I have to admit, I’m more than a little surprised at the sudden outpouring of outrage online about Marvel Entertainment’s inclusion in the list of companies and corporations supporting the Stop Online Piracy Act, not least of all because the list has been available for more than a week now (I’m guessing that today’s Bleeding Cool post has something to do with it). But, as I’ve said already on Twitter today, why is this surprising? As the list of companies shows, Marvel is far from the only publisher supporting the bill – Hachette, Harper Collins and Random House are all listed – and, more importantly, Marvel is far from the only Disney subsidiary on the list. In fact, with ABC, ESPN, Disney Publishing and Hyperion all on the list in addition to Marvel, it’s actually more surprising that Pixar, say, isn’t there than the fact that Marvel is.
Compare this to Time Warner’s approach, which is to support SOPA as a mass corporate entity instead of individual subsidiaries; that’s potentially smarter from a PR viewpoint, because it allows for the reading that certain parts of TW – DC Comics, say – does not specifically support the Act, but let’s be honest: It’s much more likely that it actually means that all of TW is toeing the line, as opposed to Disney, which isn’t acting as some massive corporate monolith.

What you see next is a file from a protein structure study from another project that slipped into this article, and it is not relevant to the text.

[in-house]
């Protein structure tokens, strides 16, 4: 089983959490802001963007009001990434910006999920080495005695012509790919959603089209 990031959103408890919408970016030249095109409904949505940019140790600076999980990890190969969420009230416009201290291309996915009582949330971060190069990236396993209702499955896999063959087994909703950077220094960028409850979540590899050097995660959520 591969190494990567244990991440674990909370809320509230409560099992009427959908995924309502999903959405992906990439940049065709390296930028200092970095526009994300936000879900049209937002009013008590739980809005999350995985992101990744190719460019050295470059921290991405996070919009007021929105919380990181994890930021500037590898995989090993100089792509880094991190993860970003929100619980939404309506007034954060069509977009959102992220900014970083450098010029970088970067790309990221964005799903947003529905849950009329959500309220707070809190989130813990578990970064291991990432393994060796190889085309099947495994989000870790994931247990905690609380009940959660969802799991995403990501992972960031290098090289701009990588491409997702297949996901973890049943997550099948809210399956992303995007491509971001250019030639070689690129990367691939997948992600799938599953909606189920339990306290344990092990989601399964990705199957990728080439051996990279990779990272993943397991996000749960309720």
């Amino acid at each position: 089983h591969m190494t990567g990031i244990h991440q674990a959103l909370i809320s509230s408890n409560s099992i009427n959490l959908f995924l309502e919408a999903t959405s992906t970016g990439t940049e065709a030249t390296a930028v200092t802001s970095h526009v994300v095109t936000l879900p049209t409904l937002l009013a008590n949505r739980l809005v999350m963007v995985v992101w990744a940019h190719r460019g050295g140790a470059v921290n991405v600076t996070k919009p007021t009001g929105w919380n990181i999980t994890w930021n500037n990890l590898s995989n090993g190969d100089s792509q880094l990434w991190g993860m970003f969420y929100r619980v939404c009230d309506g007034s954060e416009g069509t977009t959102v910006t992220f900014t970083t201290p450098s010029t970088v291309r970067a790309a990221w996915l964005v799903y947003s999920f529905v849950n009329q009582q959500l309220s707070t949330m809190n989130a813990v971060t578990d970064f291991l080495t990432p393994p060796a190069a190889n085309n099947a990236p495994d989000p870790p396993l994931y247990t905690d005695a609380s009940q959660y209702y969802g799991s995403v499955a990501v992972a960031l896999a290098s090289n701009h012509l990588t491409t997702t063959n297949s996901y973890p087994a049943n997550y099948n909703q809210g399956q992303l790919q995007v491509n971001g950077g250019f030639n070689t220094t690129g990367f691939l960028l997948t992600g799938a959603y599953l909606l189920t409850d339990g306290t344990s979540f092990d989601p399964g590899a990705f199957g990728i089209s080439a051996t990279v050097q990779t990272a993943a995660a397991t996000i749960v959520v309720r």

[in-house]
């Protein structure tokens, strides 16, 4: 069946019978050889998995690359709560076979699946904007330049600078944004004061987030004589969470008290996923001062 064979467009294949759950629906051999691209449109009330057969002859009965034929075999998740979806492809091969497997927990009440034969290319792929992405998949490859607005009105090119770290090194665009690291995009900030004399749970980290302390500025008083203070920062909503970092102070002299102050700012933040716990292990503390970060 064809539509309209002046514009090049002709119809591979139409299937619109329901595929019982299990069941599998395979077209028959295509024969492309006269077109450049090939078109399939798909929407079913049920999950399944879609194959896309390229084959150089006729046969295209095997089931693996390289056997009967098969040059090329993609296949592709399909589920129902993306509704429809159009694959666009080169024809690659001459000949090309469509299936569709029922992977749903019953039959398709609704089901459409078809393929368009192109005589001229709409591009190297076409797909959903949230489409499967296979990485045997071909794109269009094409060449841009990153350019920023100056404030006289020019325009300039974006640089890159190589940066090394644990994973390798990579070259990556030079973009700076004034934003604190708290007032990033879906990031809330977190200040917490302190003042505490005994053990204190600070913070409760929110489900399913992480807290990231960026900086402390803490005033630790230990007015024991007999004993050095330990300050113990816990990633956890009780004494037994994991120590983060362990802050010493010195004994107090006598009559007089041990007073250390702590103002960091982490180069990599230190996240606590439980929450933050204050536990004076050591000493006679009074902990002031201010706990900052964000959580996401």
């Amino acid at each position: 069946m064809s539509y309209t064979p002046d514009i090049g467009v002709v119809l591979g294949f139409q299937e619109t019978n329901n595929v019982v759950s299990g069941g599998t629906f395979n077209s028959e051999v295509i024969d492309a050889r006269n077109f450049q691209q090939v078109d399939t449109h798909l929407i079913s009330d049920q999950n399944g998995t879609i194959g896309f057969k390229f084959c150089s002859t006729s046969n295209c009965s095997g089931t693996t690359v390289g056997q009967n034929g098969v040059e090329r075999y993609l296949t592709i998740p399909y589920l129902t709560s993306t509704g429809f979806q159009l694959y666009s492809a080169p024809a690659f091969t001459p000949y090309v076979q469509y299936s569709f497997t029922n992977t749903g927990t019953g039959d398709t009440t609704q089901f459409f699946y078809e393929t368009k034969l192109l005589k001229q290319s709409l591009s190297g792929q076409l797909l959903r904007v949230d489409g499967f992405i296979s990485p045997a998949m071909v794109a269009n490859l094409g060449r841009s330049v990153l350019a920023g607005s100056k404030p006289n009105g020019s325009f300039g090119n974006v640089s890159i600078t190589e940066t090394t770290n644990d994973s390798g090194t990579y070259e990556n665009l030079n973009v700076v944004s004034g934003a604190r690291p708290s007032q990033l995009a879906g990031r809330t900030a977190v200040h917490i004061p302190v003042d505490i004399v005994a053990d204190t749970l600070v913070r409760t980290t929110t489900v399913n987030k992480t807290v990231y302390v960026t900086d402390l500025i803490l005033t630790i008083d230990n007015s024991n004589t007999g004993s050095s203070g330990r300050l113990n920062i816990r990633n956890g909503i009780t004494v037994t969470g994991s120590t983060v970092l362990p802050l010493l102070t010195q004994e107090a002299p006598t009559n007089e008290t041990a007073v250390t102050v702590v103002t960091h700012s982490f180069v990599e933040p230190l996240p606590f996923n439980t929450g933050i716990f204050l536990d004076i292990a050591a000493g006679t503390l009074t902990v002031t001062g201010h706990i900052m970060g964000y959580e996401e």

That said, does Marvel’s support of SOPA mean that the company is for the more draconian parts of the bill, cracking down on free expression online? Probably not; as much as it’s easy to complain about Marvel preferring to quash expression when it relates to its own IP (Such as helping close down the Scans Daily community on LiveJournal), Marvel has shown itself to be somewhat forward thinking in terms of embracing the potential of the internet, and it’s a company filled with creative people. I suspect that Marvel’s interest in SOPA is purely related to the protection of its own intellectual property, with little thought given to the (many) downsides of the bill.
It’s funny, thinking about the idea of a petition to stop DC publishing Watchmen 2; I’d much rather see people try and convince Marvel to reverse their stance on this subject, and more openly stand in favor of free speech and a less restrictive internet – but Watchmen 2 may, ultimately, be an easier battle to win.